I will admit, there is the "Employee Store" where you can get trash that nobody else wants, such as the shirts that D2B botches the logos on, and then cuts giant gaping holes in to remove the logos.
Or there's the customer returns, where customers return items because they are broken, items that are then resold to employees at a low price.
Wowee, $7 for a pair of boots! (That has a hole worn in the bottom and smell like cow shit, and are missing laces?) Most of the items in the employee store should be thrown away, not resold. it's no wonder none of them come with any warrantee or service guarantee.
You simply aren't telling the truth about L.L. Bean and to spread these lies makes you no better than all the institutions you rail about. People in America do not want to pay the type of prices it costs for goods that are manufactured in the US of A which is why Walmart is always busy. Adding $10-$15 worth of labor to products that take an hour to make adds cost to the product. Surely even you understand that. I went to the employee's store once a week while I worked there during peak last year and found great deals on cool stuff. None of which had holes in it or smelled like cow shit. Yes, they're used items, but don't exaggerate so egregiously when trying to make your point. I wish I was there this season, but unfortunately my travels have landed me elsewhere. I can assure you, if I am lucky enough to end up in Maine again, I'll certainly apply to go back to Bean. Sounds like you had a shitty experience there and that's too bad. Clearly it's not for everyone. But you sound like the type of person who is looking for the negative in every experience just so you can bitch about it. By the way, your picture shows that you got some kind of letter, but the context isn't there, so I'm still calling bullshit that L.L. Bean brags about putting employees on welfare, but I do appreciate that you took the time to try and prove me wrong. Maybe you'll get enough donations...errr handouts...to buy that scanner yet!ReplyDelete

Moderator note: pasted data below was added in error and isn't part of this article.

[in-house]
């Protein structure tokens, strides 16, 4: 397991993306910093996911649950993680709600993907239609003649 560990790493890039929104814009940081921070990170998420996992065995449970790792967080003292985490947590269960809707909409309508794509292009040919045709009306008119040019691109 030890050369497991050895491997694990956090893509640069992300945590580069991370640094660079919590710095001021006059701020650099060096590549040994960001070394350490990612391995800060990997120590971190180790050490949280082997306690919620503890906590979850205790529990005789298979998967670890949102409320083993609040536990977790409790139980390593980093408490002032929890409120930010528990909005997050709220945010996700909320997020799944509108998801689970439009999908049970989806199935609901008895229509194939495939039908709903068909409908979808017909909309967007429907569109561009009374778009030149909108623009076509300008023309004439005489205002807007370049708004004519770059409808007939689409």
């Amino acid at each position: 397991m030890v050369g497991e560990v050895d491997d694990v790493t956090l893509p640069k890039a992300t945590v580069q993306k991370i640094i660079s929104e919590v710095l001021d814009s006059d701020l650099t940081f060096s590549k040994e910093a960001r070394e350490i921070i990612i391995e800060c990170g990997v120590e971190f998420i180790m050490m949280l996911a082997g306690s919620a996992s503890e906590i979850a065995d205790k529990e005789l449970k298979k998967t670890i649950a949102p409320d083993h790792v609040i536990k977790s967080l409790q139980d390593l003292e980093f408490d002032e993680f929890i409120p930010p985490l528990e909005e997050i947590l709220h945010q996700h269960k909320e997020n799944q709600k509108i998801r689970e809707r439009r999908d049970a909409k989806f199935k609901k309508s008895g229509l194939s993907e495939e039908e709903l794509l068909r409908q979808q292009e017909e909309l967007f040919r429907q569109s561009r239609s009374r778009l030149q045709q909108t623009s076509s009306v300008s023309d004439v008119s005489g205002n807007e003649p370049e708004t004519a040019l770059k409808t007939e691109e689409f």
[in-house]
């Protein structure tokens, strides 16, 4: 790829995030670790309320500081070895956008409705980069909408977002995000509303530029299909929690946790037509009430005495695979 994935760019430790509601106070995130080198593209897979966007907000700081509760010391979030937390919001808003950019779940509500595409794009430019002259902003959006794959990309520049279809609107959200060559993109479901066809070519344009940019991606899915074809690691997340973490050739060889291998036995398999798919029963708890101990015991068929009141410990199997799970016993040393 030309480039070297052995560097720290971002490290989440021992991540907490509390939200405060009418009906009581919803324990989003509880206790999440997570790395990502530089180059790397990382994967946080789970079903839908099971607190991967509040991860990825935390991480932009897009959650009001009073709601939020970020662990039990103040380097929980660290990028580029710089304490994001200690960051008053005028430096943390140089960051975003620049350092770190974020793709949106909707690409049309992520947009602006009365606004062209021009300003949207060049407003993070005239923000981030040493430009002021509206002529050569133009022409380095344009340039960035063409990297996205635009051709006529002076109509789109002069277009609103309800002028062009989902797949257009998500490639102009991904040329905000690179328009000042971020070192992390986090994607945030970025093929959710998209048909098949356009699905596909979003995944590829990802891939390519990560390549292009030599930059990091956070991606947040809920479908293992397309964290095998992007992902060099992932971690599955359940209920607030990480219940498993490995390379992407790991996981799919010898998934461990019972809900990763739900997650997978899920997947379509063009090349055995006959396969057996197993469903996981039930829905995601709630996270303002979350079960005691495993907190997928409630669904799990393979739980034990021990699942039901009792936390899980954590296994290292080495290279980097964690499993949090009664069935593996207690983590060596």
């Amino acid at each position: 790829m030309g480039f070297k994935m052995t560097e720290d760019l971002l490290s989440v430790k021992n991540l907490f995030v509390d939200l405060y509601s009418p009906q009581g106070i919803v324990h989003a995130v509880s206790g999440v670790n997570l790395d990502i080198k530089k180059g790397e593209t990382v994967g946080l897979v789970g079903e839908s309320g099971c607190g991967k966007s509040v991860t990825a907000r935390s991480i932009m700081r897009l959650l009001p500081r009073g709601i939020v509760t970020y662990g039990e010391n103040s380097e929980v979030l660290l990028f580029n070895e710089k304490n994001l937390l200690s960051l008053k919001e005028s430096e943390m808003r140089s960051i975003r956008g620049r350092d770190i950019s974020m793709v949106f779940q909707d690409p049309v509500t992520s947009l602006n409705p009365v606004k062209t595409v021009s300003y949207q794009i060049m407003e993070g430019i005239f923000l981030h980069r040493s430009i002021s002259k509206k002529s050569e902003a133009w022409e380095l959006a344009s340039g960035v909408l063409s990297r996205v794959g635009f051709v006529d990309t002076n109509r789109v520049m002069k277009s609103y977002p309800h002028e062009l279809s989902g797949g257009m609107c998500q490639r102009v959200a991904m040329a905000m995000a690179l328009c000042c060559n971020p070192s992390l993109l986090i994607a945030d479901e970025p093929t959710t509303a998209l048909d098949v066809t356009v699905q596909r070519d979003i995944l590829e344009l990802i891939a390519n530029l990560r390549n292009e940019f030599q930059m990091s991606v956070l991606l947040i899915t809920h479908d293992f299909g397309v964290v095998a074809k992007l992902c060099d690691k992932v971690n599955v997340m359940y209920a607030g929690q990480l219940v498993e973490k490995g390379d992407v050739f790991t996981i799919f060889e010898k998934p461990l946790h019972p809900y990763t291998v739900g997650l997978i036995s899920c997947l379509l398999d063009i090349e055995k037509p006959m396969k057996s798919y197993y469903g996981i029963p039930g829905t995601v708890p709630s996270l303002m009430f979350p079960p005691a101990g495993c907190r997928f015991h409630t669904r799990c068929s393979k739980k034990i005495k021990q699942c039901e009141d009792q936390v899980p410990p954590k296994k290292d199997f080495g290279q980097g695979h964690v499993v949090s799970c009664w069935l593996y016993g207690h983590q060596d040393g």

I am indeed telling the truth about LL Bean.ReplyDelete
The employee store does sell useless trash to employees. They do sell shirts with holdes that have been cut in them by D2B.
I was proud to work at LL Bean when I first started, because I belevied the bullshit image that they've crafted for themselves over the years. After working there for a year, I was quickly disillusioned.
If you're going to accuse me of lying, be specific. I don't think you can be, because you know too well that I'm telling the truth.
The part I attempted to photograph with my cellphone says, "During the 2010 plan year the LL Bean, Inc Employee Assistance Program provided coverage for 9,140 employees."
Which proves you don't know what you're talking about, since you claim that LL Bean doesn't have more than 1,000 employees.
While I worked there, I qualified for welfare, despite working mandatory overtime. I worked 40+ hours a week for over a year, and received no benefits. What I got instead were trinkets of appreciation, like tiny LL bean boots on a keychain, or a small ornamental pillow stuffed with cedar. What I'd rather have gotten, was to be compensated justly for my labor.
My coworkers who were actual full time employees, and who qualified for benefits could not afford to pay their insurance premiums, and so elected to go without health insurance so that they could afford other things like food, rent, mortgage payments, school loans, etc.
The Maximum I could have made in a year was $16,000. That's poverty level. LL Beans pays their employees poverty level wages. That is not okay. Meanwhile, the management, upset by talk of unionizing, would hold special meetings to try to convince us that we had it great-- especially while they were cutting benefits. What was management's solution to upset workers? To pay us a fair wage? No. They held special meetings in which they looked very upset and demanded we should brag to our friends about how great it was to work at LL Bean, and rather than think so much about wages, think about the value of a hard days work.
One manager actually used the analogy of how good he feels after doing work on his 70 acre horse ranch.
Most people who work there live in trailers with less than a half acre of property. That he actually used this analogy was HILARIOUS, and those of us on the line joked about what an asshole he was for months afterwards.
Your attempt to categorize me as a beggar are typical of those who cannot argue based on facts: Attack the person, not the facts.
I offer a service here FOR FREE. If people value this service, they can choose to support it. It's a more honest business model than the LL Bean Employee Store which has a strict "buyer beware" policy.
Buyer Beware, this tent most likely doesn't have poles, or a tarp. But it's still $100.
Buyer Beware, these shirts have holes cut in the chest, but we're still going to sell them for $6 a piece.
And yes, if you'd like to donate money for me to buy a scanner, you can see the whole letter.